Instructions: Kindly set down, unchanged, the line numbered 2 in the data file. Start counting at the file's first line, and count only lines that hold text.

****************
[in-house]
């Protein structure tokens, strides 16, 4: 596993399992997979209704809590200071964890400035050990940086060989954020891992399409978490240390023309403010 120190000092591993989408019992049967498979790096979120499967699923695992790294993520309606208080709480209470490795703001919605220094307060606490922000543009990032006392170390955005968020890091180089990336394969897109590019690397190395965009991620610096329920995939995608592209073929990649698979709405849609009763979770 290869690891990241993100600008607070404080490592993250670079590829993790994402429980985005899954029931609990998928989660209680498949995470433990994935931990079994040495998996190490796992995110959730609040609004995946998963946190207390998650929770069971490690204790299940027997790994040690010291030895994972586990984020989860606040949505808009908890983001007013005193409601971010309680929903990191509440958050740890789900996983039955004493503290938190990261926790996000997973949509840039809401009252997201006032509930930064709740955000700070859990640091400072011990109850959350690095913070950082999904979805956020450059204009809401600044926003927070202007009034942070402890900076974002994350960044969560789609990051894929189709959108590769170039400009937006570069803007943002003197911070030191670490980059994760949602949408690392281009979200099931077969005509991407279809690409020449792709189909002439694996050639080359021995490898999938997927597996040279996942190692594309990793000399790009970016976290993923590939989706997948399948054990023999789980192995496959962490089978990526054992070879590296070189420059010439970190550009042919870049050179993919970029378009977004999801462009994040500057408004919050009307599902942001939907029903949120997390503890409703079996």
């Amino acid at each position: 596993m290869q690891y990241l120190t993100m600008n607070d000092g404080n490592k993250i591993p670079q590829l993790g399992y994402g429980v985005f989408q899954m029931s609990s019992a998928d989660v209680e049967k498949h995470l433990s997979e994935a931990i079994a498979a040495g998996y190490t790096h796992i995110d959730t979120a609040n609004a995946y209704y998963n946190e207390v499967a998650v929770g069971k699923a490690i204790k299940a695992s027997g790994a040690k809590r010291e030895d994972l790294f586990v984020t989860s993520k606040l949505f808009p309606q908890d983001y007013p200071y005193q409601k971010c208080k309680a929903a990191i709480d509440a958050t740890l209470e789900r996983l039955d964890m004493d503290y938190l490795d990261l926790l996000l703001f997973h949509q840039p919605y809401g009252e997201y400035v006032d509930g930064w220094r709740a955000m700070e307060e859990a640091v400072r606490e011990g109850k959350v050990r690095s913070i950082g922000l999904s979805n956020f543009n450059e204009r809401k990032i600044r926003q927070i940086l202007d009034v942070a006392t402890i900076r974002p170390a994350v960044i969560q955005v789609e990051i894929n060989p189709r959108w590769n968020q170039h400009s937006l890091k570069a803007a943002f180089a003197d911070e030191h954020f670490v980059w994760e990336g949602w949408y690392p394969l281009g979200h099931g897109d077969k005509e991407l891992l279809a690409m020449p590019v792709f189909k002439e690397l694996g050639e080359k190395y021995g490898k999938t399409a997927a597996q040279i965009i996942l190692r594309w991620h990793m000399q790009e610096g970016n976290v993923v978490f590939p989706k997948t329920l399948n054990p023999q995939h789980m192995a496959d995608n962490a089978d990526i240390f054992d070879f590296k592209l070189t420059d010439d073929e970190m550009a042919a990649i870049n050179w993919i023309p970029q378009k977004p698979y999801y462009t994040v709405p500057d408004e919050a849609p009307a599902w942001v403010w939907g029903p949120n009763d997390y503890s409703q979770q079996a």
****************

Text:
């Protein structure tokens, strides 16, 4: 596993399992997979209704809590200071964890400035050990940086060989954020891992399409978490240390023309403010 120190000092591993989408019992049967498979790096979120499967699923695992790294993520309606208080709480209470490795703001919605220094307060606490922000543009990032006392170390955005968020890091180089990336394969897109590019690397190395965009991620610096329920995939995608592209073929990649698979709405849609009763979770 290869690891990241993100600008607070404080490592993250670079590829993790994402429980985005899954029931609990998928989660209680498949995470433990994935931990079994040495998996190490796992995110959730609040609004995946998963946190207390998650929770069971490690204790299940027997790994040690010291030895994972586990984020989860606040949505808009908890983001007013005193409601971010309680929903990191509440958050740890789900996983039955004493503290938190990261926790996000997973949509840039809401009252997201006032509930930064709740955000700070859990640091400072011990109850959350690095913070950082999904979805956020450059204009809401600044926003927070202007009034942070402890900076974002994350960044969560789609990051894929189709959108590769170039400009937006570069803007943002003197911070030191670490980059994760949602949408690392281009979200099931077969005509991407279809690409020449792709189909002439694996050639080359021995490898999938997927597996040279996942190692594309990793000399790009970016976290993923590939989706997948399948054990023999789980192995496959962490089978990526054992070879590296070189420059010439970190550009042919870049050179993919970029378009977004999801462009994040500057408004919050009307599902942001939907029903949120997390503890409703079996």